A hairdresser, Josephine Kabura, who was at the center of the theft of millions of dollars of taxpayer’s monies, lifted the lid on the repugnant theft. Frustrated that the noose was tightening on her while dozens of her accomplices were getting off scot free, she declared in an affidavit filed at the High Court in Nairobi that the powerful devolution cabinet secretary Anne Waiguru had participated in the schemes that saw Kenyan taxpayers around 20 million US dollars. She further admitted in public inquiry to using over twenty shell companies to win US$10 million in NYS contracts.

Despite later carting away her stolen money in bags and riding off into the sunset to enjoy her hard-earned wealth, this billionaire hairdresser provided the public with the only shot they had at understanding how senior government officials had looted, with impunity, a highly expensive government project aimed at empowering young, unemployed Kenyans. Following weeks of government denial, Anne Waiguru, was eventually forced out of office. The scandal was confirmed and a political fall-out followed.

The scandal exposed the soft underbelly of Kenyan journalism. The watchdog had utterly failed in its cardinal role of exposing graft that stunk to high heavens. Truth is, however, the media business would not have allowed an exposé. It would have prompted an awkward closing of the tap when it was the season for the tap to be running.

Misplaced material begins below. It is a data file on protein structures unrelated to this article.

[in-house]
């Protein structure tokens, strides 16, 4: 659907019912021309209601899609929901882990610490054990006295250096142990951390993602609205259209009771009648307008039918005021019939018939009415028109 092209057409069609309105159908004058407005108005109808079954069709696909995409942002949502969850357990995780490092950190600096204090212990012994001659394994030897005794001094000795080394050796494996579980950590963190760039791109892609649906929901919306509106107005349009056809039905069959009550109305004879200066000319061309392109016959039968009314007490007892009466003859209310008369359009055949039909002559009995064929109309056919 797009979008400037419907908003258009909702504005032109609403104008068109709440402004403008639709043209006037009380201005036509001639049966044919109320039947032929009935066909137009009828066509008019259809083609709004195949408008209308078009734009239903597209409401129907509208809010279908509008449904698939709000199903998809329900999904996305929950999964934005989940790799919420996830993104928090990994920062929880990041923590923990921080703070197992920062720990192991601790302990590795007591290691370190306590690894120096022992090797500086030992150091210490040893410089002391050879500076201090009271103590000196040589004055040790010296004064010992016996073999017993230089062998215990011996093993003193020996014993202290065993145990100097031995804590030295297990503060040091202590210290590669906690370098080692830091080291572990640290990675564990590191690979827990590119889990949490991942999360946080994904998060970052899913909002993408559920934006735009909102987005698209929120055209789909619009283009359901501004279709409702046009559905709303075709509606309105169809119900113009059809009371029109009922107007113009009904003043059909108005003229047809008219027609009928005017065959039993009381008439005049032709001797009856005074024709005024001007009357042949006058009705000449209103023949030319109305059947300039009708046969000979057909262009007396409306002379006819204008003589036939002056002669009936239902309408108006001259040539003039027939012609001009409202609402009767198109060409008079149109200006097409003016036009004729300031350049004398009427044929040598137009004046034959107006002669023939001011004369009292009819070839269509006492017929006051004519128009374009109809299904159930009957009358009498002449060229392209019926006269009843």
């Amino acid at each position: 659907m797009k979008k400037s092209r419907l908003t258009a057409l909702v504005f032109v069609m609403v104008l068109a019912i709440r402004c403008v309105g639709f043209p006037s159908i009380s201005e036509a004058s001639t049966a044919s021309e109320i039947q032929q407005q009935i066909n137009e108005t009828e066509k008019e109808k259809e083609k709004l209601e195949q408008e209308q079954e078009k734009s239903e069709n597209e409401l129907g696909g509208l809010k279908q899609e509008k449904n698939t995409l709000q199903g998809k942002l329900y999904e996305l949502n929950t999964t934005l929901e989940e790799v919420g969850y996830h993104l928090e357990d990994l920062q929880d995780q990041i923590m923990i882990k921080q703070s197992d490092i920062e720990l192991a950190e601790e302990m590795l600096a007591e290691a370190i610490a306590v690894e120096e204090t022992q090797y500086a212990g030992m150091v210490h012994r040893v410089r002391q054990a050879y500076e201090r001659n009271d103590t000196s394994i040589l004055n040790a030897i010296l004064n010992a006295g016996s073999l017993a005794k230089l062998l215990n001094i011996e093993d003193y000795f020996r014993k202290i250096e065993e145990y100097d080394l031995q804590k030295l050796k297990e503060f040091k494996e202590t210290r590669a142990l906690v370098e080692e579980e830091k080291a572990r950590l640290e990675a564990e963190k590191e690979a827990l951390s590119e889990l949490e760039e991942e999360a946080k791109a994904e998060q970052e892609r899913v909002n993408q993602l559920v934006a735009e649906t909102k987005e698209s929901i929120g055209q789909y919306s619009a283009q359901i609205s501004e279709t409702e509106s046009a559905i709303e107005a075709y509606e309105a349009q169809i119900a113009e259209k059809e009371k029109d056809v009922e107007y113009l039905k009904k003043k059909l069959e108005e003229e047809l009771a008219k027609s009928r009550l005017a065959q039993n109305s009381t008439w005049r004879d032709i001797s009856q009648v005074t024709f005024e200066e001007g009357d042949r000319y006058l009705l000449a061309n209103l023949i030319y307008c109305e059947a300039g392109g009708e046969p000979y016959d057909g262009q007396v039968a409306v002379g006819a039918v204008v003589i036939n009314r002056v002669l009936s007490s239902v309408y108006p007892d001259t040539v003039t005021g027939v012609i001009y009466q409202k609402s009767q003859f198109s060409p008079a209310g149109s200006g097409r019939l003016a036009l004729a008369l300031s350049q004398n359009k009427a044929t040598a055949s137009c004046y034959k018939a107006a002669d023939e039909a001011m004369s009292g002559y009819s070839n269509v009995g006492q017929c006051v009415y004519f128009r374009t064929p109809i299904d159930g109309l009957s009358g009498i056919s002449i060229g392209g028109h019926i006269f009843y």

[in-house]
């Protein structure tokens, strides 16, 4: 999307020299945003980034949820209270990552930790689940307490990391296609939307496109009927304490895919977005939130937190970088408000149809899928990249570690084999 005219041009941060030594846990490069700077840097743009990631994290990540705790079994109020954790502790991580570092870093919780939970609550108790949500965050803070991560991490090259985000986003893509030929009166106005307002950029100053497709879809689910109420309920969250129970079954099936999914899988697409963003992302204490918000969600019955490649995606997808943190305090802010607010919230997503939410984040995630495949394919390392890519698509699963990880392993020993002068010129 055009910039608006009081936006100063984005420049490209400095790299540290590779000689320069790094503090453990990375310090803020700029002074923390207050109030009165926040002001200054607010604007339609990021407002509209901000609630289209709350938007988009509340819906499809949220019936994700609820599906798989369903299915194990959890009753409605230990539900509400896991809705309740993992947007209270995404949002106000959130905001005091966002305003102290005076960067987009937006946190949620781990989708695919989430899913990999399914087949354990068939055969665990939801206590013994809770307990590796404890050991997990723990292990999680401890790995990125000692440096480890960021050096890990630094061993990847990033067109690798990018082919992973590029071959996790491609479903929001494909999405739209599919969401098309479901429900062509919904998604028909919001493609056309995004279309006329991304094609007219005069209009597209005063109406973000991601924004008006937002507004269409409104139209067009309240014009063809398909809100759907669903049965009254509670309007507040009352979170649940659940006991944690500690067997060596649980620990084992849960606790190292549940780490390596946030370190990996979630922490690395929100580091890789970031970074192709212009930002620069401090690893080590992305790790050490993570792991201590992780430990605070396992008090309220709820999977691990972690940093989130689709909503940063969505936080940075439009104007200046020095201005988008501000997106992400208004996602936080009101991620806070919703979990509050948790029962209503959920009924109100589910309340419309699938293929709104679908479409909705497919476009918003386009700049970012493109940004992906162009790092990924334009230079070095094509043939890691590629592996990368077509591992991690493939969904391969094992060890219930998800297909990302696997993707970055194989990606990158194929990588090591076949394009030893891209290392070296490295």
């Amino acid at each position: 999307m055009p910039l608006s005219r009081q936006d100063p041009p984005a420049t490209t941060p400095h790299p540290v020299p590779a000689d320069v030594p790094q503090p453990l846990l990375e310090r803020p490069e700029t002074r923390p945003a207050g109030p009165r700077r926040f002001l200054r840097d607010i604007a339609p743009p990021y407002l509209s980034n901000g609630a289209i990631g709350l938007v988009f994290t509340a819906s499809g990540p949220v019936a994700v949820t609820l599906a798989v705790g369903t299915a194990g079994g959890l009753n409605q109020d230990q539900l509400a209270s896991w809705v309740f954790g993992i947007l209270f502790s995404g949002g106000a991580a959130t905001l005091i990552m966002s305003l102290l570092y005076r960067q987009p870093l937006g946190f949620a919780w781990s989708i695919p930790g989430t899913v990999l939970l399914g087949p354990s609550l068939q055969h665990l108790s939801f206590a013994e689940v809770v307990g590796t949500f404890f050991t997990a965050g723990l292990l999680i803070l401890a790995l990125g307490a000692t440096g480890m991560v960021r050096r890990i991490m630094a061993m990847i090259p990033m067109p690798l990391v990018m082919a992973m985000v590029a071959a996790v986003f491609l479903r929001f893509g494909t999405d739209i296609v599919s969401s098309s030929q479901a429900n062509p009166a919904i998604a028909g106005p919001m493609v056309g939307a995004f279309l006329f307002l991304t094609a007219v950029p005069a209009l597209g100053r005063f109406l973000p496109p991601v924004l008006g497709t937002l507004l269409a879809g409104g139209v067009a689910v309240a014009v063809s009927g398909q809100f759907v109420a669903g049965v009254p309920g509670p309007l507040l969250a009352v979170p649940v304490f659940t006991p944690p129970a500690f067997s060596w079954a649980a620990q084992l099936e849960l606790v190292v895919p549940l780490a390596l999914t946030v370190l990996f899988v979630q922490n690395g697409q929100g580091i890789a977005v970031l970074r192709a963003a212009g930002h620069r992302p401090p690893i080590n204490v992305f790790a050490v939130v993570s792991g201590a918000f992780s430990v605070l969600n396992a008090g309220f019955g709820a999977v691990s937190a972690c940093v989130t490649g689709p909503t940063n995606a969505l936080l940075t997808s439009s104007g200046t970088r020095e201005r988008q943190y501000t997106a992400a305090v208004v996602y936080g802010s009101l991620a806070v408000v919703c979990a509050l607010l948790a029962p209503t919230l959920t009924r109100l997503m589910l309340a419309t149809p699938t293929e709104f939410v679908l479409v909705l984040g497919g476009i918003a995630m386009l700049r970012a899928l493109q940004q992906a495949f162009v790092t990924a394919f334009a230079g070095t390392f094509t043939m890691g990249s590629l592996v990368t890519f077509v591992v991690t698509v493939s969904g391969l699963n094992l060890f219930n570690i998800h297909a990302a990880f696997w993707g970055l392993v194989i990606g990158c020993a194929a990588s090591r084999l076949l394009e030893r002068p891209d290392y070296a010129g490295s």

If it is the role of the news media to show their audiences how to be active citizens, then the NYS scandal should have triggered the press to rise to the challenge and rediscover its mojo. But, it failed and it will fail again when presented with same set of circumstances.

With government providing sixty percent of the revenue stream for typical media giants, soft censorship is the name of the game. Media would alternatively have to look to the private sector that currently only contributes around thirty percent of media revenues. And, with private sector booming or busting depending on government contracts, private companies will most likely shy away from supporting critical journalism.

The challenge for progressives in Kenya is how to disentangle the co-opted media business and separate it from journalism. They must reintroduce critical thinking into newsrooms by providing avenues where citizens are at the center of storytelling instead of powerful interests. The political elites will never allow this to happen and shouting at them about their latest arm-twisting of the media will not help much. It is more like throwing a steak to a tiger and hoping that it will, somehow, turn vegetarian.

James Smart is an experienced journalist, prime-time television anchor, and talk-show host based in Nairobi. He successfully launched two of the country’s top television shows, #TheTrend and #KTNLivewire, which integrate social media platforms such as Twitter to enable viewers to engage directly with the hosts of each program. Currently he is a fellow at the National Endowment for Democracy where he is working on a project to analyze the content of Kenyan news media to uncover existing biases and put forward recommendations for a more impartial, balanced media environment. Follow Mr. Smart on Twitter @jamessmat.